Volume 2, Issue 35
On October 11, 1870, Ezra Titus Coan started his career as a private banker when he established “Coan’s Bank” in Albion. The establishment was fairly successful and in 1884 relocated to the Burrows Block to occupy the space previously inhabited by the First National Bank. That institution collapsed earlier that year when Albert S. Warner absconded with the bank’s assets. Of course, that is a different story for another time.
This picture shows the interior of Citizens National Bank, the name given to the organization after it was reorganized on July 8, 1895. Seated right is Robert Titus Coan, son of Heman Coan of Lyndonville. At the time this photograph was taken, Coan was the president of the bank, having succeeded his uncle following his death in 1900. Robert is handling bank documents while seated at his desk; a copy of the Orleans Republican newspaper also sits on the desk.… More
Volume 2, Issue 34
Few churches in Orleans County can boast such an extensive and prosperous history at the First Presbyterian Society. The earliest roots of the Church date to 1816 when the First Congregational Society of Barre was formed at the home of Joseph Hart. Nearly twenty years later members from that church showed preference towards the Presbyterian style of church government and opted to relocate to the fledgling village that would later become Albion.
The founding members of that congregation included prominent residents such as Joseph Hart, Jedediah Phelps, and Harvey Goodrich who were subsequently selected as elders of the church; Hart was also selected as deacon. Following the organization of this new congregation, the church welcomed their first new member by baptism, the infant Flora Ann Hopkins, daughter of Milton Hopkins. Services were held in several locations including a schoolhouse on Main Street, a local barn, and for a period of time, the court house.… More
Volume 2, Issue 33
This image taken in 1905 shows a gathering of local officials and community members at the opening of the hospital wing at the Orleans County Alms House. The estimated $20,000 extension of the Poor House was designed by architect Fred Harvey Loverin of Buffalo and completed with much anticipation from local officials.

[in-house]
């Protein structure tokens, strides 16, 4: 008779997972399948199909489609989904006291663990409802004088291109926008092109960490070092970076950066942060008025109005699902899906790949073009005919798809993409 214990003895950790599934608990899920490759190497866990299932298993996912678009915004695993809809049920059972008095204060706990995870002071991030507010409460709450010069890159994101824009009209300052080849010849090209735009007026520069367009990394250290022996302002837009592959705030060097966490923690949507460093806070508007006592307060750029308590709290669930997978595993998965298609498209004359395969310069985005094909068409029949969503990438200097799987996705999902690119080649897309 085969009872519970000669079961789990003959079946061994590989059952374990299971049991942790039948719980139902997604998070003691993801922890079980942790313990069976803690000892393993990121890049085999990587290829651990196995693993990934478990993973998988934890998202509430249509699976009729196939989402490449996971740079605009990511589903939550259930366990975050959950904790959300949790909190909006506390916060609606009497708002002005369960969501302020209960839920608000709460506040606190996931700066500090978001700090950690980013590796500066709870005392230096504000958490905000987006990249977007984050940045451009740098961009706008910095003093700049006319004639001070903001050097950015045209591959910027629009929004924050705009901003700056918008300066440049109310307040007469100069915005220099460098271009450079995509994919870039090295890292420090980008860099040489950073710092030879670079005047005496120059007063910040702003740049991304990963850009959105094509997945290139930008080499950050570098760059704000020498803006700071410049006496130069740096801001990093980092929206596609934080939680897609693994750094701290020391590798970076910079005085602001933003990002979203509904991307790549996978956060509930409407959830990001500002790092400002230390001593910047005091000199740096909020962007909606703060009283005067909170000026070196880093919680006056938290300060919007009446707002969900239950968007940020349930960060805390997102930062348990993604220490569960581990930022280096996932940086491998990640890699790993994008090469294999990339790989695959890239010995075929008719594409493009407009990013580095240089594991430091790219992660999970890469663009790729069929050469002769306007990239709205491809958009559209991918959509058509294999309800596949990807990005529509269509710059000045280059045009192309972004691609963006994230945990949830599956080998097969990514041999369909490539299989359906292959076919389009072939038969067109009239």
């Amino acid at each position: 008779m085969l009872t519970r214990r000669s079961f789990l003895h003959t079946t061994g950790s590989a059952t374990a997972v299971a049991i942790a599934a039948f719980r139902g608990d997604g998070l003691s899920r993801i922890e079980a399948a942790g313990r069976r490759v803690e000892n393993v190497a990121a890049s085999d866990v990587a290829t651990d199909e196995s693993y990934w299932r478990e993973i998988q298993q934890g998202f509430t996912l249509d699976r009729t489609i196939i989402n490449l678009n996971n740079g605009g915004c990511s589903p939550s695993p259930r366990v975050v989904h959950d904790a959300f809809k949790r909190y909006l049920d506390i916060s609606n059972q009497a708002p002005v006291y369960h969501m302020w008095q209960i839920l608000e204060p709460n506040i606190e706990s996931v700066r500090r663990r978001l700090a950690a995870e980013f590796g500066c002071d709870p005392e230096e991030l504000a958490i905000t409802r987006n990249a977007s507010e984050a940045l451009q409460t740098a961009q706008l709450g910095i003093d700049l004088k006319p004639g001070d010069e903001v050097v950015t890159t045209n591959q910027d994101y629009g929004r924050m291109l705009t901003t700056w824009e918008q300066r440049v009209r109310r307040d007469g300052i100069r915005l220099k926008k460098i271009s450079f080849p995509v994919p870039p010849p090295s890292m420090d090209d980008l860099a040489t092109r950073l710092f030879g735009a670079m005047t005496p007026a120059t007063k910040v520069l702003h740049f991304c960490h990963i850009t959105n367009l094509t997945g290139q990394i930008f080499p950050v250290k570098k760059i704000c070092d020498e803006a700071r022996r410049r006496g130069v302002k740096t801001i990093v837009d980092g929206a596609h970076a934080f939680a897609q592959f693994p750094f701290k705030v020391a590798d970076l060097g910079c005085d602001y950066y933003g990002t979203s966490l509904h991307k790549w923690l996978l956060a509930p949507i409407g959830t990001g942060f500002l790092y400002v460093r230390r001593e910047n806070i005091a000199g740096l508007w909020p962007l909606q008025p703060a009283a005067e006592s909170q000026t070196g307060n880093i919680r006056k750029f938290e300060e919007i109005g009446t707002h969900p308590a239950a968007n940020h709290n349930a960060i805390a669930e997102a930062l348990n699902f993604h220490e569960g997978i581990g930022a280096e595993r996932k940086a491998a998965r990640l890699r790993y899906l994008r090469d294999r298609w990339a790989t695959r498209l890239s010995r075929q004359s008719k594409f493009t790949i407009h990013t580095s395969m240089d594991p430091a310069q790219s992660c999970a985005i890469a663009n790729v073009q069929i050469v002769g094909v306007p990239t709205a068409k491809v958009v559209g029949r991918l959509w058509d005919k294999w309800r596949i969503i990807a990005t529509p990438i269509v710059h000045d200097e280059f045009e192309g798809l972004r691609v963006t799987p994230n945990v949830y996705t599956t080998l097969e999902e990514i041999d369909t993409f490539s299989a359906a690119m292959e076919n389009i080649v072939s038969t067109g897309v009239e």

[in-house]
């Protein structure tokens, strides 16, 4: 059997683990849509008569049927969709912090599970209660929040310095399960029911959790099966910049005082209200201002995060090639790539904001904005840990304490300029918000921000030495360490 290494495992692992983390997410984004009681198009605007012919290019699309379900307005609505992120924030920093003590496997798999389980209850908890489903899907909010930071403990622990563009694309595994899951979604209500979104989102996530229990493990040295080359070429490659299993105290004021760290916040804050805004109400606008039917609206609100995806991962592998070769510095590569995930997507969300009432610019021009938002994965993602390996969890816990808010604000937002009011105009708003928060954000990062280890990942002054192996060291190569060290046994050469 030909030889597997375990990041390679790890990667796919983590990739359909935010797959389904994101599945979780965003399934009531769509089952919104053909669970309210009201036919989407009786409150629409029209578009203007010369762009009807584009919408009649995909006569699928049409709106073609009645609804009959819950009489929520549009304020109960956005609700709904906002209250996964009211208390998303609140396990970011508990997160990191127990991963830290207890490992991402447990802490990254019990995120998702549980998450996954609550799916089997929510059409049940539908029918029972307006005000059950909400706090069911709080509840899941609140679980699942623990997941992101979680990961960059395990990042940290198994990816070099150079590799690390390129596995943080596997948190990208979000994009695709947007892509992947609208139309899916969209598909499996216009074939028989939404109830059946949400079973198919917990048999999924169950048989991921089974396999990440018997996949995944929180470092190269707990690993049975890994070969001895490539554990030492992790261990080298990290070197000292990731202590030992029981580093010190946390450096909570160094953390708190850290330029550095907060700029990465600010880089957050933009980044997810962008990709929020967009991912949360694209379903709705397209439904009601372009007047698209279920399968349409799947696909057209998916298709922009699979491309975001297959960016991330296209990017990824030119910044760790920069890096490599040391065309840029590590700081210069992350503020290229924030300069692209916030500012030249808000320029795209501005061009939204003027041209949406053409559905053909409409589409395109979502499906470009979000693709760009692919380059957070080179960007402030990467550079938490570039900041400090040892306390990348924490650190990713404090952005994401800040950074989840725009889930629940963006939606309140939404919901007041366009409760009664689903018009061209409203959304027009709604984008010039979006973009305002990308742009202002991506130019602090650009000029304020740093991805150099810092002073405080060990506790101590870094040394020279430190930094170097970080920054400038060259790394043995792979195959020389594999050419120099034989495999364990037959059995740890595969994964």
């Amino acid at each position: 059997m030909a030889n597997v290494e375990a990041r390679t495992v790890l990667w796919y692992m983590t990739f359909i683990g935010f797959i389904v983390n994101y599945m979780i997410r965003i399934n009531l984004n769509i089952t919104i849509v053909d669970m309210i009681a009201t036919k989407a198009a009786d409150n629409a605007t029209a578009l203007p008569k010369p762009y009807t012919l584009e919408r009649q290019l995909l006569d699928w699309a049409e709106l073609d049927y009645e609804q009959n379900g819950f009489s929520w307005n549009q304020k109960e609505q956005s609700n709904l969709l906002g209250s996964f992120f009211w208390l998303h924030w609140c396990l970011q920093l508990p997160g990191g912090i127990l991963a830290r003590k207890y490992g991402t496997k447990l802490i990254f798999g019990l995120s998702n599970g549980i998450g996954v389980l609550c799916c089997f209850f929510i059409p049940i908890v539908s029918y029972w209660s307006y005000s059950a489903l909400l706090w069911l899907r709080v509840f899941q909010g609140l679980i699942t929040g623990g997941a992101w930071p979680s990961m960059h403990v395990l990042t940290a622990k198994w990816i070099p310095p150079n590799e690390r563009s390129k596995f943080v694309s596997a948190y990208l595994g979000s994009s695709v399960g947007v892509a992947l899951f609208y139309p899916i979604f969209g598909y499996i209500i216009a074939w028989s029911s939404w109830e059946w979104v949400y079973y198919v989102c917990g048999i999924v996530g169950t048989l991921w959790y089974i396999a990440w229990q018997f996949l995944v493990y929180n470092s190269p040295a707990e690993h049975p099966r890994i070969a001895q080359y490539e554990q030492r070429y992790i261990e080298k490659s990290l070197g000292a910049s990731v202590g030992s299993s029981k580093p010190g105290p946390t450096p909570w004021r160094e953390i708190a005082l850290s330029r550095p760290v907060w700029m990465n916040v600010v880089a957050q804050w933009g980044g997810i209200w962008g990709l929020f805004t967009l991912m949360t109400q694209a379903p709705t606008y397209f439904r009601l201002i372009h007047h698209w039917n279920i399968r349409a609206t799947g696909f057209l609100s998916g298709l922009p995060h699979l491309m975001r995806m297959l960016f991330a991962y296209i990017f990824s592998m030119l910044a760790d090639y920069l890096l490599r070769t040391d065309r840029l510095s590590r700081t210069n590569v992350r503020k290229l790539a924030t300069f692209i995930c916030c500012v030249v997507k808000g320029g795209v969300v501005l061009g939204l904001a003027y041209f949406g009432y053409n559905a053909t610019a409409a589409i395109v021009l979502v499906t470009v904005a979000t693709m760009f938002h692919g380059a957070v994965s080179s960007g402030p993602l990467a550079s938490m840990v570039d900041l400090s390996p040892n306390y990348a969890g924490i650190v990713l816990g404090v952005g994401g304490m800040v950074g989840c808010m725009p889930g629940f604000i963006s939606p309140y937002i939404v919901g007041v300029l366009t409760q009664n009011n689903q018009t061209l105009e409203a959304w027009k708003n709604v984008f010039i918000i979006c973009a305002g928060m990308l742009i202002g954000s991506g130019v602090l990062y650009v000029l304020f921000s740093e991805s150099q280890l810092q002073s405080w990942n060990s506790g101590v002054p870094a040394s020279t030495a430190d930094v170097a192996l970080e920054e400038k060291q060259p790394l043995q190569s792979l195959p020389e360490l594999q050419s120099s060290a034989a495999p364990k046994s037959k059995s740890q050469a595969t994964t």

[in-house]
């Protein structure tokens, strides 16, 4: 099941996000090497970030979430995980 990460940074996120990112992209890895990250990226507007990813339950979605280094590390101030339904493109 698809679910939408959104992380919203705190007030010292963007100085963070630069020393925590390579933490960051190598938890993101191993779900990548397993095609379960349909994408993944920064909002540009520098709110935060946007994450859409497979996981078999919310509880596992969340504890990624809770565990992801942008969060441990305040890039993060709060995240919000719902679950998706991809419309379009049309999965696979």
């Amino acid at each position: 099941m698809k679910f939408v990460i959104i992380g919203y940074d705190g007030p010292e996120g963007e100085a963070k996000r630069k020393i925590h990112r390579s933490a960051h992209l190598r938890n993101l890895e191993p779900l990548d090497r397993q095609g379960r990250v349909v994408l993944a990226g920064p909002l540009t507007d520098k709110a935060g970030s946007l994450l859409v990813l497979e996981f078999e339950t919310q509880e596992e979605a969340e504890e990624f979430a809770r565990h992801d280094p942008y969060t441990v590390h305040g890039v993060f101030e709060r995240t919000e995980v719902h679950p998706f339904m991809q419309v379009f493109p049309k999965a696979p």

The main building, pictured right, consisted of an administration building, a men’s ward, and a women’s ward all constructed in 1878 by Frank Downing. The building replaced the badly deteriorated County House, which was deemed obsolete by a committee consisting of John Hull White, Burton Keys, and Julius Harris. The committee reported that “…the roof leaks badly…” and that “…the walls appear to be infested with vermin, and there is no way to exterminate them except by building the walls anew.” It is shown in the papers of Frederick Law Olmstead that he was consulted in the planning of the new Alms House building.… More
Volume 2, Issue 32
This image taken by Francis Burnette of Albion shows a young Charles Royce Sawyer, probably around 1890. The son of George Sawyer and Elizabeth Royce, Charles was one of two children born to the prominent Albion couple; unfortunately, his younger sister Lucilla died just over a month after birth. Sawyer received his early education at Albion and eventually entered employment with the Citizen’s National Bank as an assistant cashier.
Charles was prominent in local political, social, and business affairs and was said to have a “genial hearty manner that made him friends with everyone.” After joining the fire department in Albion he progressed through the organization, first as treasurer for the Dye Hose Company and then serving as Chief Engineer. It was the goal of his tenure as Chief to mechanize the entire department and it was his work that secured the first mechanized fire truck in New York outside of New York City.… More